The Tropical Rainfall Measuring Mission (TRMM) satellite was launched on 27 November 1997, and data from all the instruments first became available approximately 30 days after the launch. Since then, much progress has been made in the calibration of the sensors, the improvement of the rainfall algorithms, and applications of these results to areas such as data assimilation and model initialization. The TRMM Microwave Imager (TMI) calibration has been corrected and verified to account for a small source of radiation leaking into the TMI receiver. The precipitation radar calibration has been adjusted upward slightly (by 0.6 dBZ) to match better the ground reference targets; the visible and infrared sensor calibration remains largely unchanged. Two versions of the TRMM rainfall algorithms are discussed. The at-launch (version 4) algorithms showed differences of 40% when averaged over the global Tropics over 30-day periods. The improvements to the rainfall algorithms that were undertaken after launch are presented, and intercomparisons of these products (version 5) show agreement improving to 24% for global tropical monthly averages. The ground-based radar rainfall product generation is discussed. Quality-control issues have delayed the routine production of these products until the summer of 2000, but comparisons of TRMM products with early versions of the ground validation products as well as with rain gauge network data suggest that uncertainties among the TRMM algorithms are of approximately the same magnitude as differences between TRMM products and ground-based rainfall estimates. The TRMM field experiment program is discussed to describe active areas of measurements and plans to use these data for further algorithm improvements. In addition to the many papers in this special issue, results coming from the analysis of TRMM products to study the diurnal cycle, the climatological description of the vertical profile of precipitation, storm types, and the distribution of shallow convection, as well as advances in data assimilation of moisture and model forecast improvements using TRMM data, are discussed in a companion TRMM special issue in the Journal of Climate (1 December 2000, Vol. 13, No. 23).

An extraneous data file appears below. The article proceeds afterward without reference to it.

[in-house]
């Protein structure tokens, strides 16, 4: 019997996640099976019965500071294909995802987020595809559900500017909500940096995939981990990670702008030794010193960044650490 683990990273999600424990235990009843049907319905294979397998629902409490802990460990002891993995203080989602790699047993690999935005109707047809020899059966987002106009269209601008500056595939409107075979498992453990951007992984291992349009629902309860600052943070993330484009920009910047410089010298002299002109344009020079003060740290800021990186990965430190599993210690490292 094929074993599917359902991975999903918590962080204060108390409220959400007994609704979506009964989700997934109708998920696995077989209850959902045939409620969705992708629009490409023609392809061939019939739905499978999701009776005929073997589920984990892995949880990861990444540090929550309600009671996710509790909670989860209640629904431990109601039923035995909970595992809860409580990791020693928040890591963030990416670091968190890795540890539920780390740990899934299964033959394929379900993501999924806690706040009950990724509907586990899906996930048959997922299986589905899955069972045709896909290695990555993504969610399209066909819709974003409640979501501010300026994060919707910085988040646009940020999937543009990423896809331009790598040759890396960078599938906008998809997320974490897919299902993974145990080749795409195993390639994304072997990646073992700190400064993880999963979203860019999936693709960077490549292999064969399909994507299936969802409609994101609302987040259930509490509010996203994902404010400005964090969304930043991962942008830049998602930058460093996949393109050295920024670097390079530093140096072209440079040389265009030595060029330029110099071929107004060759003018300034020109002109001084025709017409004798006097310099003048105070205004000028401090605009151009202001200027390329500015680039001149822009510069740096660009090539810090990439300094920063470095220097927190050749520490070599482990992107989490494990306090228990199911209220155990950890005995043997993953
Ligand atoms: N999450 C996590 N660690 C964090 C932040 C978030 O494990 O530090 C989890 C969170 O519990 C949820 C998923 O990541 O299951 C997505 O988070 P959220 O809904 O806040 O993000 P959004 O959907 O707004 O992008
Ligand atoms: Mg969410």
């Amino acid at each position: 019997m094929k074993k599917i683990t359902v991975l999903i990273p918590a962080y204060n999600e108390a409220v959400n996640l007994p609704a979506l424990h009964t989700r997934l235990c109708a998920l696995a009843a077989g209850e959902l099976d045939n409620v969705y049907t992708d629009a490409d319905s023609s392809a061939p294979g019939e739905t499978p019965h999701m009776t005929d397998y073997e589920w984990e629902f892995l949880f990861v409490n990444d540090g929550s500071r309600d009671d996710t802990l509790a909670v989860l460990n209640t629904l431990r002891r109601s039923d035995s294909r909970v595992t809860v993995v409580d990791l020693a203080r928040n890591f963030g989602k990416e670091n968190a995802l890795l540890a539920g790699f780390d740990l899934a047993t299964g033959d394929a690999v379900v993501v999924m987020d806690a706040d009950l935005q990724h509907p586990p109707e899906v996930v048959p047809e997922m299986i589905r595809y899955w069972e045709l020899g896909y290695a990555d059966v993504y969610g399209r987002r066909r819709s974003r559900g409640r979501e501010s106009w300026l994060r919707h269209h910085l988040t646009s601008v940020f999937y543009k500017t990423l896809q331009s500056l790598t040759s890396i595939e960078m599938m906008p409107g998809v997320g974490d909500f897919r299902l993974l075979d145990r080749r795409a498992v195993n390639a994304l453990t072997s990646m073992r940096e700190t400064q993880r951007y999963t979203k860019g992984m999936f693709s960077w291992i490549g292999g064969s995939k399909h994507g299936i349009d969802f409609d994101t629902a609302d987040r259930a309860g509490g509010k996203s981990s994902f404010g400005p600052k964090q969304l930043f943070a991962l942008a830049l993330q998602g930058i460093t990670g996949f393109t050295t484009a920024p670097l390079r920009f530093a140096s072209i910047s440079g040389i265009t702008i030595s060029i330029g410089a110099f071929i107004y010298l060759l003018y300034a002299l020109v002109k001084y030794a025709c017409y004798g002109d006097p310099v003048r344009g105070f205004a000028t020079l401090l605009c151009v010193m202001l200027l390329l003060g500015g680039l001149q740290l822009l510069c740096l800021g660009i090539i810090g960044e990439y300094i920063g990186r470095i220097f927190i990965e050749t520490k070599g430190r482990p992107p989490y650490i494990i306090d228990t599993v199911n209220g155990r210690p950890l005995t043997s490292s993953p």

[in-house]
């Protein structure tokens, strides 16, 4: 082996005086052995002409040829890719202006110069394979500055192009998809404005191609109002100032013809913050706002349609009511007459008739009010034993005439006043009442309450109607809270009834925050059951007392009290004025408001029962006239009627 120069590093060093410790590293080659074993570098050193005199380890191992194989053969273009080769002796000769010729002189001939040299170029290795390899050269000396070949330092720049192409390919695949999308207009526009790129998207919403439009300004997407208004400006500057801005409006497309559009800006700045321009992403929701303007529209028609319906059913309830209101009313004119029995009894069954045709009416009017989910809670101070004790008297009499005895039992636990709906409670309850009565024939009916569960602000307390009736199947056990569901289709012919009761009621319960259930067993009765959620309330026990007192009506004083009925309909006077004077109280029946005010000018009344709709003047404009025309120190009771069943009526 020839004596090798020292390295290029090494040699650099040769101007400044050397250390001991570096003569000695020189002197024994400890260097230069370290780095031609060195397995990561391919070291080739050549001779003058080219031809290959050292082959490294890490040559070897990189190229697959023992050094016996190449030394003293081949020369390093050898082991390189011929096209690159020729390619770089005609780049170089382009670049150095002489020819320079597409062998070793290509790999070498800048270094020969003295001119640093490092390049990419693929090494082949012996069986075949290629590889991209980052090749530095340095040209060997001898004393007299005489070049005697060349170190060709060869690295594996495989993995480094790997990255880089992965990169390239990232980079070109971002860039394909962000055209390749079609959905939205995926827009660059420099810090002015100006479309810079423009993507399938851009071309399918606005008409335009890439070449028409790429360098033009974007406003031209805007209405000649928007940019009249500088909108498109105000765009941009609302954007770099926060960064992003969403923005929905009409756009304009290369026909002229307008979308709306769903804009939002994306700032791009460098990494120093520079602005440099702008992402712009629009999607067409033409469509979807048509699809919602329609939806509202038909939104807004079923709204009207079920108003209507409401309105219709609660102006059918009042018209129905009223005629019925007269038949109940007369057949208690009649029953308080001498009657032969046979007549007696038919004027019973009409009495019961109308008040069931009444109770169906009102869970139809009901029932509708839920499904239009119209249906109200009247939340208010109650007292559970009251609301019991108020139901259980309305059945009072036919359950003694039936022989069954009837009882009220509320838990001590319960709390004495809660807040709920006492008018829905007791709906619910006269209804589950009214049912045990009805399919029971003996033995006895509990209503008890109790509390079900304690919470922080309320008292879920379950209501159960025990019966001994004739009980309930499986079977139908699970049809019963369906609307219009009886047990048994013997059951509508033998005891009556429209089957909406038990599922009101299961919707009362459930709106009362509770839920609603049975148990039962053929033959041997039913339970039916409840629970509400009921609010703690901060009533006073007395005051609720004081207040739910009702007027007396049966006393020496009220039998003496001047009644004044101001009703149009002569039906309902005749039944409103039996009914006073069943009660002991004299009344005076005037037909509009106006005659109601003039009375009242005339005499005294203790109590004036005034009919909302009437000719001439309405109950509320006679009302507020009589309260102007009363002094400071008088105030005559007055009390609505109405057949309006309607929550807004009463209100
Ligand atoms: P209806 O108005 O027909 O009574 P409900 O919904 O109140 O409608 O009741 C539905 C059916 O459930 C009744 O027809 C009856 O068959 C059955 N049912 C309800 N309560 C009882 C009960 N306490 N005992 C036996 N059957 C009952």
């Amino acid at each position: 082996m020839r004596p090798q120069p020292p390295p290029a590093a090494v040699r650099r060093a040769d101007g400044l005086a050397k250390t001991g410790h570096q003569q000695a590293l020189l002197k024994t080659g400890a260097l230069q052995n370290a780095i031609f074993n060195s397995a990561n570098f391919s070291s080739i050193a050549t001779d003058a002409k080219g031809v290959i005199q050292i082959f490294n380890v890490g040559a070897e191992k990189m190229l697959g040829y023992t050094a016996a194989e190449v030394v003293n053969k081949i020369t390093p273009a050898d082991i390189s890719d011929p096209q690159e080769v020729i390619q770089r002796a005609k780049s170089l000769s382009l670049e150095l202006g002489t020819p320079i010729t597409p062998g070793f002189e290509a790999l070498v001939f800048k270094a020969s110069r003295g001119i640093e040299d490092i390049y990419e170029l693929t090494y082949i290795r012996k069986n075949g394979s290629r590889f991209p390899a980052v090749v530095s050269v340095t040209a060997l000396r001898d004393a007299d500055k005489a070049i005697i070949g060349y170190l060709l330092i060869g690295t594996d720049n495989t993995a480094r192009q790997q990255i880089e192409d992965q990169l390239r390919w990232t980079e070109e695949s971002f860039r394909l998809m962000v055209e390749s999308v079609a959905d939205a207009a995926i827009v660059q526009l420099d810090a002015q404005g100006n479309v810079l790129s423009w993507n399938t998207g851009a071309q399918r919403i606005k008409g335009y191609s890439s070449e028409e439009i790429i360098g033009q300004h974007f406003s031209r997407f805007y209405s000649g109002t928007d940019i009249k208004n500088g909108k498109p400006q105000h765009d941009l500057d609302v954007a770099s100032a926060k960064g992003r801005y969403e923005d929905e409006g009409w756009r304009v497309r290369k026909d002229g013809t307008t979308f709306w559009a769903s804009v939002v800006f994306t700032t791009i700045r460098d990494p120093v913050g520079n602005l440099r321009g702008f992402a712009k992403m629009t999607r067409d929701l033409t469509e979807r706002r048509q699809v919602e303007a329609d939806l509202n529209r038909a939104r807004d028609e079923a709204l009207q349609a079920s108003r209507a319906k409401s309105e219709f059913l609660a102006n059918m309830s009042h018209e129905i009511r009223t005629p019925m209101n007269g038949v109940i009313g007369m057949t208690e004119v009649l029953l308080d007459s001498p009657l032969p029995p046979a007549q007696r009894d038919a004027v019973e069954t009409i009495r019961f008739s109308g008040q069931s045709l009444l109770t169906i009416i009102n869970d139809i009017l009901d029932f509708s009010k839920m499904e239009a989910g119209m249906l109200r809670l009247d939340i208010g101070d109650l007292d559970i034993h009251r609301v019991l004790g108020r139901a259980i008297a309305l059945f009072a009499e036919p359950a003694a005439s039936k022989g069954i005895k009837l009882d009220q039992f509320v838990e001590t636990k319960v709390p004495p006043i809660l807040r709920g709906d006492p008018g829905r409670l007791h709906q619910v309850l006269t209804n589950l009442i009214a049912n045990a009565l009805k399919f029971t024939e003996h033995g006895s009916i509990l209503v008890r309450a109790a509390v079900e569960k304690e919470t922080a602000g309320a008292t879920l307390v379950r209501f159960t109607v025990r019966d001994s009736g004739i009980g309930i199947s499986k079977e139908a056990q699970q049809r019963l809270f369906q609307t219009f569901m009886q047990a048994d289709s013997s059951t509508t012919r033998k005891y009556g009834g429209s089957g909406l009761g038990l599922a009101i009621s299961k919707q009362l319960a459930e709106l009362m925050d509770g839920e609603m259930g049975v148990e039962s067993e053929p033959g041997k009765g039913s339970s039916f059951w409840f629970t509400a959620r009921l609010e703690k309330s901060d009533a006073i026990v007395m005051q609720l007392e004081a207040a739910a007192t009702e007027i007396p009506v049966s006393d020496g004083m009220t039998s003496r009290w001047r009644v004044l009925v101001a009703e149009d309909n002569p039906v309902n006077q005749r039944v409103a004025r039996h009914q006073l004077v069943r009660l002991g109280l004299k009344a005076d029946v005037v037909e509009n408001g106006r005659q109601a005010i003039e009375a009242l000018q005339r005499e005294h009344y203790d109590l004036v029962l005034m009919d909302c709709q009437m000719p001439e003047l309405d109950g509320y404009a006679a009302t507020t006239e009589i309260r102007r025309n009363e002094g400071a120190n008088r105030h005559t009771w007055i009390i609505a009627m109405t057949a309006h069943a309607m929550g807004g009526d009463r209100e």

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Weiqing Qu, A. Henderson-Sellers, A. J. Pitman, T. H. Chen, F. Abramopoulos, A. Boone, S. Chang, F. Chen, Y. Dai, R. E. Dickinson, L. Dümenil, M. Ek, N. Gedney, Y. M. Gusev, J. Kim, R. Koster, E. A. Kowalczyk, J. Lean, D. Lettenmaier, X. Liang, J.-F. Mahfouf, H.-T. Mengelkamp, K. Mitchell, O. N. Nasonova, J. Noilhan, A. Robock, C. Rosenzweig, J. Schaake, C. A. Schlosser, J.-P. Schulz, A. B. Shmakin, D. L. Verseghy, P. Wetzel, E. F. Wood, Z.-L. Yang, and Q. Zeng

Abstract

In the PILPS Phase 2a experiment, 23 land-surface schemes were compared in an off-line control experiment using observed meteorological data from Cabauw, the Netherlands. Two simple sensitivity experiments were also undertaken in which the observed surface air temperature was artificially increased or decreased by 2 K while all other factors remained as observed. On the annual timescale, all schemes show similar responses to these perturbations in latent, sensible heat flux, and other key variables. For the 2-K increase in temperature, surface temperatures and latent heat fluxes all increase while net radiation, sensible heat fluxes, and soil moistures all decrease. The results are reversed for a 2-K temperature decrease. The changes in sensible heat fluxes and, especially, the changes in the latent heat fluxes are not linearly related to the change of temperature. Theoretically, the nonlinear relationship between air temperature and the latent heat flux is evident and due to the convex relationship between air temperature and saturation vapor pressure. A simple test shows that, the effect of the change of air temperature on the atmospheric stratification aside, this nonlinear relationship is shown in the form that the increase of the latent heat flux for a 2-K temperature increase is larger than its decrease for a 2-K temperature decrease. However, the results from the Cabauw sensitivity experiments show that the increase of the latent heat flux in the +2-K experiment is smaller than the decrease of the latent heat flux in the −2-K experiment (we refer to this as the asymmetry). The analysis in this paper shows that this inconsistency between the theoretical relationship and the Cabauw sensitivity experiments results (or the asymmetry) is due to (i) the involvement of the β g formulation, which is a function of a series stress factors that limited the evaporation and whose values change in the ±2-K experiments, leading to strong modifications of the latent heat flux; (ii) the change of the drag coefficient induced by the changes in stratification due to the imposed air temperature changes (±2 K) in parameterizations of latent heat flux common in current land-surface schemes. Among all stress factors involved in the β g formulation, the soil moisture stress in the +2-K experiment induced by the increased evaporation is the main factor that contributes to the asymmetry.